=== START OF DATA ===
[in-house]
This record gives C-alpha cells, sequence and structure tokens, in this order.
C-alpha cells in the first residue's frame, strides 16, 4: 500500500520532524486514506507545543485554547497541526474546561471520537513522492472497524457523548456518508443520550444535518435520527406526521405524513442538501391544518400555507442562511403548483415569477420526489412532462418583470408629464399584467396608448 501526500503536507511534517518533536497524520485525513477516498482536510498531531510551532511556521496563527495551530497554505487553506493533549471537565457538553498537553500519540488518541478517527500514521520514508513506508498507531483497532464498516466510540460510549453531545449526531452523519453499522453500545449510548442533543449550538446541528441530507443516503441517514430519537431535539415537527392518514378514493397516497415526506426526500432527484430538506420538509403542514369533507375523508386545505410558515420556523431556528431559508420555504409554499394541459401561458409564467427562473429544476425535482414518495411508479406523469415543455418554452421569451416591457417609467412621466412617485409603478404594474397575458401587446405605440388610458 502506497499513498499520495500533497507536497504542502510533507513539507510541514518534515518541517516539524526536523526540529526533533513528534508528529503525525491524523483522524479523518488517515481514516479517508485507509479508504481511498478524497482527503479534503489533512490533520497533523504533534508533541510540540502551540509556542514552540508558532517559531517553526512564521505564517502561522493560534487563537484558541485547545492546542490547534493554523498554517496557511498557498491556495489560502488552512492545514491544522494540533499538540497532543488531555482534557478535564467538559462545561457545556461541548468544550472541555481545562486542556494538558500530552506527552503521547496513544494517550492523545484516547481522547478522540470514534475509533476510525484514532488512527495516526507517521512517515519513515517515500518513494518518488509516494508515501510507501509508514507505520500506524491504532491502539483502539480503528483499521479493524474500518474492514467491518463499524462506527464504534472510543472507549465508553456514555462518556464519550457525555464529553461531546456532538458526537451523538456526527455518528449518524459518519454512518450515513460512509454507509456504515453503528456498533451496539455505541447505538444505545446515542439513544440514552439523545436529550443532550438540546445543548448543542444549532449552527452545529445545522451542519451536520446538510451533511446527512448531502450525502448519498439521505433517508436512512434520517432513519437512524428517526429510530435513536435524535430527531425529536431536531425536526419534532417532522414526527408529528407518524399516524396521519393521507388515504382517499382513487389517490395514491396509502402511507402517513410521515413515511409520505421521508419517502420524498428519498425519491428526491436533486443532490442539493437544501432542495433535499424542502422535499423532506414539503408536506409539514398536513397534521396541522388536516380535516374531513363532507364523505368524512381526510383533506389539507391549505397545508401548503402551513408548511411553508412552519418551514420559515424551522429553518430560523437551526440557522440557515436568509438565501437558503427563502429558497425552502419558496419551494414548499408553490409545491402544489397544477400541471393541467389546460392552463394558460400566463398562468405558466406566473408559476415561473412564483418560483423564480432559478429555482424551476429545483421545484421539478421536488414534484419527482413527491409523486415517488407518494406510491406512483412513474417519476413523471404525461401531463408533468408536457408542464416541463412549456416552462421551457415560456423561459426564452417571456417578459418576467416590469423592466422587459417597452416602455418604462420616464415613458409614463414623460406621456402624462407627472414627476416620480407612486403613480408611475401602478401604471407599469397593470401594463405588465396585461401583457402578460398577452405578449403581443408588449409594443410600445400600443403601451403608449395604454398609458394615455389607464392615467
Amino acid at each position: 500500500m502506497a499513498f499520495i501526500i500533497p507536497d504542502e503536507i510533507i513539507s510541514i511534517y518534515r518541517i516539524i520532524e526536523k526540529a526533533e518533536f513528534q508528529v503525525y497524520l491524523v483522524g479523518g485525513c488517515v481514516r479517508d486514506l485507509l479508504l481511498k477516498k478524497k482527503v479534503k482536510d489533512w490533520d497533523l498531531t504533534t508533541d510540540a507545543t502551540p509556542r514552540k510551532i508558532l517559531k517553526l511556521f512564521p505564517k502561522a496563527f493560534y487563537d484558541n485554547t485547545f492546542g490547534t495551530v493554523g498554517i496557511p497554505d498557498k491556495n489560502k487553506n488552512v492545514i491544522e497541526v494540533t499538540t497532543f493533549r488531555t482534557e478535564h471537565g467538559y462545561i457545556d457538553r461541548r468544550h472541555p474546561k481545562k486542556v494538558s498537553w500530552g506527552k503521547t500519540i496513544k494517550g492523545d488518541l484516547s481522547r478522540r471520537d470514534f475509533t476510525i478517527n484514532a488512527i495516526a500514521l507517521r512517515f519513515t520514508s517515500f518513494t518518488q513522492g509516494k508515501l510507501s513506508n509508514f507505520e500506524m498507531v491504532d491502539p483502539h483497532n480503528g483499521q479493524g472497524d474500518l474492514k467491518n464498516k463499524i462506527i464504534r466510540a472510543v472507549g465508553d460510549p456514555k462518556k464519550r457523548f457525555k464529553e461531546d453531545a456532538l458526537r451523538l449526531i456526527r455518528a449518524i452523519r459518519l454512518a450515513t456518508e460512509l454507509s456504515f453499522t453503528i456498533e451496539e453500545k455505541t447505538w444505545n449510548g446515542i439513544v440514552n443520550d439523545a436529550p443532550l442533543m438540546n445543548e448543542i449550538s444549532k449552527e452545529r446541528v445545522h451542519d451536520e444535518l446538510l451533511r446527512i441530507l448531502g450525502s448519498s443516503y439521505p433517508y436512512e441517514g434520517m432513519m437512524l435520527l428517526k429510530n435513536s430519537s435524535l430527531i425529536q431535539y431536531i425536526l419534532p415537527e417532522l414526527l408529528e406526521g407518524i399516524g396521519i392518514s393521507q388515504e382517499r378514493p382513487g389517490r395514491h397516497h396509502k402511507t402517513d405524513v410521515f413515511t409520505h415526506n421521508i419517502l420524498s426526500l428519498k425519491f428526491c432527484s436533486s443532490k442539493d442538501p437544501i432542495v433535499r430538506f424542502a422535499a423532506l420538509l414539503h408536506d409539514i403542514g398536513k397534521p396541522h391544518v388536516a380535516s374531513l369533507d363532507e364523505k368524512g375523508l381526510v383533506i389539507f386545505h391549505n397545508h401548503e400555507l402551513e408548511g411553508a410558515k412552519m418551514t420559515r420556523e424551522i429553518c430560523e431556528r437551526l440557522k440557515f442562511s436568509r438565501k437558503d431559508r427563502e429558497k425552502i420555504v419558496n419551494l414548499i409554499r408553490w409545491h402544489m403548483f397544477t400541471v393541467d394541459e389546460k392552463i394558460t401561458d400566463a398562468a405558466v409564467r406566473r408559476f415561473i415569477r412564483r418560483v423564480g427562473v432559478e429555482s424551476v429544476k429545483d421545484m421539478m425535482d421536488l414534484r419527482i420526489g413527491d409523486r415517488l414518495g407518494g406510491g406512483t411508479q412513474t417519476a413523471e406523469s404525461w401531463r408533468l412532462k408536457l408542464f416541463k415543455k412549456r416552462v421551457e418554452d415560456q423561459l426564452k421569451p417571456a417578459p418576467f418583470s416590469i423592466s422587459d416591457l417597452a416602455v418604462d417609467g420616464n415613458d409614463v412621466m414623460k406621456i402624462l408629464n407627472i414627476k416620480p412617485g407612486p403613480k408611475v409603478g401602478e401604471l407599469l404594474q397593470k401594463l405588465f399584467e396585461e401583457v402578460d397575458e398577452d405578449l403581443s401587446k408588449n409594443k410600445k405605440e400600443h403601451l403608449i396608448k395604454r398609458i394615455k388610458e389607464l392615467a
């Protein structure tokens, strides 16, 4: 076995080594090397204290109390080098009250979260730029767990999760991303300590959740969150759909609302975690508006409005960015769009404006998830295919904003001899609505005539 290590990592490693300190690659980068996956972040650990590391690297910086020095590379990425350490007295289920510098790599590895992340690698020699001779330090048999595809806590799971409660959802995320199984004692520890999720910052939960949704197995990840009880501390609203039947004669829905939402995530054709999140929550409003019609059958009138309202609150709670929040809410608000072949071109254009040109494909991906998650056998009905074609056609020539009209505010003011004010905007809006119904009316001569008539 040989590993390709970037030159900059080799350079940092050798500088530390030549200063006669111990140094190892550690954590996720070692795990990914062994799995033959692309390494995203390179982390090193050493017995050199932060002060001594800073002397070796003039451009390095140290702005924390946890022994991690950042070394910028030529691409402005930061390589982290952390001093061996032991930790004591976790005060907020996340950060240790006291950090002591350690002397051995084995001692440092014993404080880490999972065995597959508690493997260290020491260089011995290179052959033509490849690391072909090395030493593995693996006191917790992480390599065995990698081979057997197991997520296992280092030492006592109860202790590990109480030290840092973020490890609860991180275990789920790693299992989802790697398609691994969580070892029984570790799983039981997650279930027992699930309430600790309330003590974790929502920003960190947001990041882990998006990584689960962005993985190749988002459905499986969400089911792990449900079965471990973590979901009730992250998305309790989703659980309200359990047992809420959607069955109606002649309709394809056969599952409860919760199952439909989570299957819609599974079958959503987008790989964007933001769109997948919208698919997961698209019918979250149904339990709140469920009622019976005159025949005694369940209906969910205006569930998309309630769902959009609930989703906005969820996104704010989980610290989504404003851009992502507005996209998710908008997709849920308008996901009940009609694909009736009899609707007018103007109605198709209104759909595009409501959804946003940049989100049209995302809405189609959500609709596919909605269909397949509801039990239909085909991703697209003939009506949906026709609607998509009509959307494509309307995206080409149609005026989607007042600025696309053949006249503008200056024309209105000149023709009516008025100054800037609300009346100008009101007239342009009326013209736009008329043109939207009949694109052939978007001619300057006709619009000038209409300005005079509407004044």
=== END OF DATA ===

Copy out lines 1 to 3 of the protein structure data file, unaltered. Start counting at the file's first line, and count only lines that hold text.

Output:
[in-house]
This record gives C-alpha cells, sequence and structure tokens, in this order.
C-alpha cells in the first residue's frame, strides 16, 4: 500500500520532524486514506507545543485554547497541526474546561471520537513522492472497524457523548456518508443520550444535518435520527406526521405524513442538501391544518400555507442562511403548483415569477420526489412532462418583470408629464399584467396608448 501526500503536507511534517518533536497524520485525513477516498482536510498531531510551532511556521496563527495551530497554505487553506493533549471537565457538553498537553500519540488518541478517527500514521520514508513506508498507531483497532464498516466510540460510549453531545449526531452523519453499522453500545449510548442533543449550538446541528441530507443516503441517514430519537431535539415537527392518514378514493397516497415526506426526500432527484430538506420538509403542514369533507375523508386545505410558515420556523431556528431559508420555504409554499394541459401561458409564467427562473429544476425535482414518495411508479406523469415543455418554452421569451416591457417609467412621466412617485409603478404594474397575458401587446405605440388610458 502506497499513498499520495500533497507536497504542502510533507513539507510541514518534515518541517516539524526536523526540529526533533513528534508528529503525525491524523483522524479523518488517515481514516479517508485507509479508504481511498478524497482527503479534503489533512490533520497533523504533534508533541510540540502551540509556542514552540508558532517559531517553526512564521505564517502561522493560534487563537484558541485547545492546542490547534493554523498554517496557511498557498491556495489560502488552512492545514491544522494540533499538540497532543488531555482534557478535564467538559462545561457545556461541548468544550472541555481545562486542556494538558500530552506527552503521547496513544494517550492523545484516547481522547478522540470514534475509533476510525484514532488512527495516526507517521512517515519513515517515500518513494518518488509516494508515501510507501509508514507505520500506524491504532491502539483502539480503528483499521479493524474500518474492514467491518463499524462506527464504534472510543472507549465508553456514555462518556464519550457525555464529553461531546456532538458526537451523538456526527455518528449518524459518519454512518450515513460512509454507509456504515453503528456498533451496539455505541447505538444505545446515542439513544440514552439523545436529550443532550438540546445543548448543542444549532449552527452545529445545522451542519451536520446538510451533511446527512448531502450525502448519498439521505433517508436512512434520517432513519437512524428517526429510530435513536435524535430527531425529536431536531425536526419534532417532522414526527408529528407518524399516524396521519393521507388515504382517499382513487389517490395514491396509502402511507402517513410521515413515511409520505421521508419517502420524498428519498425519491428526491436533486443532490442539493437544501432542495433535499424542502422535499423532506414539503408536506409539514398536513397534521396541522388536516380535516374531513363532507364523505368524512381526510383533506389539507391549505397545508401548503402551513408548511411553508412552519418551514420559515424551522429553518430560523437551526440557522440557515436568509438565501437558503427563502429558497425552502419558496419551494414548499408553490409545491402544489397544477400541471393541467389546460392552463394558460400566463398562468405558466406566473408559476415561473412564483418560483423564480432559478429555482424551476429545483421545484421539478421536488414534484419527482413527491409523486415517488407518494406510491406512483412513474417519476413523471404525461401531463408533468408536457408542464416541463412549456416552462421551457415560456423561459426564452417571456417578459418576467416590469423592466422587459417597452416602455418604462420616464415613458409614463414623460406621456402624462407627472414627476416620480407612486403613480408611475401602478401604471407599469397593470401594463405588465396585461401583457402578460398577452405578449403581443408588449409594443410600445400600443403601451403608449395604454398609458394615455389607464392615467